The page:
Acoustic stimulation use as an autism intervention

Therapy to reduce stress, improve behavioural state regulation and reduce auditory hypersensitivity is becoming more popular in New Zealand, writes researcher Ashe Yee.

9 October 2020 – The Safe and Sound Protocol (also sometimes referred to as an Integrated Listening Systems Programme; ILS) is an autism intervention growing in popularity in New Zealand as more health professionals become certified to deliver it.

The Safe and Sound Protocol (SSP) uses common popular music filtered in a specific way so that human speech (i.e. the melody and intonation of speech) is emphasised whereas bass and treble frequencies are filtered out. This is then listened to by the participant via headphones for a period of 60 minutes, for five consecutive days (Heinrich & Ackermann, 2019). This is done in the company of trained SSP professionals  and they are predominantly there to motivate, interact, and respond with the individual participating in the protocol.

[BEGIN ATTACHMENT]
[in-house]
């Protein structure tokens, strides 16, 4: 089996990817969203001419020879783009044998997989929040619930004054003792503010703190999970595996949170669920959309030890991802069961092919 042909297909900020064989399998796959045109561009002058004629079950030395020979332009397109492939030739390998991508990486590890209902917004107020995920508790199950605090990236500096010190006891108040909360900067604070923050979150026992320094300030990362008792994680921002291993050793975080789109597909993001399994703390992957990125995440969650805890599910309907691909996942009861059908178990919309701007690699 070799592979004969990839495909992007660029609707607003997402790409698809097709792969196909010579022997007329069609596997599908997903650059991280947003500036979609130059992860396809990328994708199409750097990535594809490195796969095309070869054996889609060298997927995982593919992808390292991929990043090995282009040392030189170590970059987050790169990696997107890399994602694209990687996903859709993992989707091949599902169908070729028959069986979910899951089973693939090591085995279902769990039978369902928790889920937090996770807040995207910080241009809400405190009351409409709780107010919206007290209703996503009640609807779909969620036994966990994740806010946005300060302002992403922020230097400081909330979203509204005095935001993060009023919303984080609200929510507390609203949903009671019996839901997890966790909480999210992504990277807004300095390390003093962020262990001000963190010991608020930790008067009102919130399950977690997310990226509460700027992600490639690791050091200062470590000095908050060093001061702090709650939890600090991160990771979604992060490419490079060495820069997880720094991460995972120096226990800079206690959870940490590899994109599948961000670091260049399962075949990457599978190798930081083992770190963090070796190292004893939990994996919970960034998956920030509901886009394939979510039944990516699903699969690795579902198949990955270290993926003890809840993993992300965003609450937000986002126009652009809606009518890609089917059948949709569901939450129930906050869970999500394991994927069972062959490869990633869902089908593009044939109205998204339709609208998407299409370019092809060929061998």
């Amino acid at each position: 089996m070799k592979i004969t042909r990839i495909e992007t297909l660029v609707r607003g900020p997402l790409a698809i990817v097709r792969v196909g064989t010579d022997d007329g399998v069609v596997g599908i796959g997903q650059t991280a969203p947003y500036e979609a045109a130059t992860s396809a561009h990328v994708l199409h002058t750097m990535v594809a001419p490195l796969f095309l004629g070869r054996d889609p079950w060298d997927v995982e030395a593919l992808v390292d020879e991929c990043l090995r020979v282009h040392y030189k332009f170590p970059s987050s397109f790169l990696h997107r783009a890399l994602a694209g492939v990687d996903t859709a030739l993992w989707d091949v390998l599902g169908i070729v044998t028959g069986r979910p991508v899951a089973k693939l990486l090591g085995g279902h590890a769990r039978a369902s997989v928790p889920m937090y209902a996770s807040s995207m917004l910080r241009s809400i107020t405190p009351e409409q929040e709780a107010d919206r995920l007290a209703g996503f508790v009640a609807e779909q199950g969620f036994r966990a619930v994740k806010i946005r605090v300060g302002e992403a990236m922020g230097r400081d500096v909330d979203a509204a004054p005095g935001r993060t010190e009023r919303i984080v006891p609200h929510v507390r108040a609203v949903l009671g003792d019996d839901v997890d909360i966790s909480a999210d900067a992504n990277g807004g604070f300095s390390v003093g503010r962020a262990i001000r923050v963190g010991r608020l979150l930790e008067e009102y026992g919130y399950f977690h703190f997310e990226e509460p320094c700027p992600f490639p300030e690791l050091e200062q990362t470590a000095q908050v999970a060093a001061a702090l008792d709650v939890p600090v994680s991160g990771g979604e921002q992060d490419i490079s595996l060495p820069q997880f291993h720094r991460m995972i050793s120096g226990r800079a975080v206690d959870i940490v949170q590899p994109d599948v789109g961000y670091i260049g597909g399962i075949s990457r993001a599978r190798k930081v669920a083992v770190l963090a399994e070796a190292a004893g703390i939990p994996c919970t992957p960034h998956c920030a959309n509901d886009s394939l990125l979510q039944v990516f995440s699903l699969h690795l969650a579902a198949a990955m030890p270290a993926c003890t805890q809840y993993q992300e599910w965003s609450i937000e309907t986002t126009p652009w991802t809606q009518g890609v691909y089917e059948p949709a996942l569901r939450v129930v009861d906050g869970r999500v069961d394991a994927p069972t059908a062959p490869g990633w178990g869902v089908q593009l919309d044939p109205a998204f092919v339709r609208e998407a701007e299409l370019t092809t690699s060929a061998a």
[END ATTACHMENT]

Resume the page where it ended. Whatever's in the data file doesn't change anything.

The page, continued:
The goal of this therapy is to reduce stress, improve behavioural state regulation, and to reduce auditory hypersensitivity using acoustic stimulation in order to facilitate better social engagement.

An excerpt from the Safe and Sound Protocol information page states:

“Emotional and physiological state are critical to how we approach the task at hand. When a client has better state control, not only can they be more socially engaged, they are more open to therapy. [SSP] …retunes the nervous system (regulating state) to introduce a sense of safety and the ability to socially engage. This allows the client to better interpret not only human speech, but, importantly, the emotional meaning of language. Once interpersonal interactions improve, spontaneous social behaviors and an enhanced ability to learn, self-regulate and engage are often seen.”

According to creator of the protocol, Dr Stephen Porges, more than 1400 therapists have been trained to use this intervention method. It is designed to provide stimulation to the nervous system and essentially it needs to be allowed the time to absorb before throwing more stimulation at it. Any repetitions of SSP are done on a case by case basis however, 6 – 8 weeks is just the suggested minimum period to wait.

Theoretical Underpinnings/How Does It Work?

The Safe and Sound Protocol is based on the Polyvagal Theory, first established in 1994. This theory is built around the vagus; an important cranial nerve that plays a role in regulating our body states.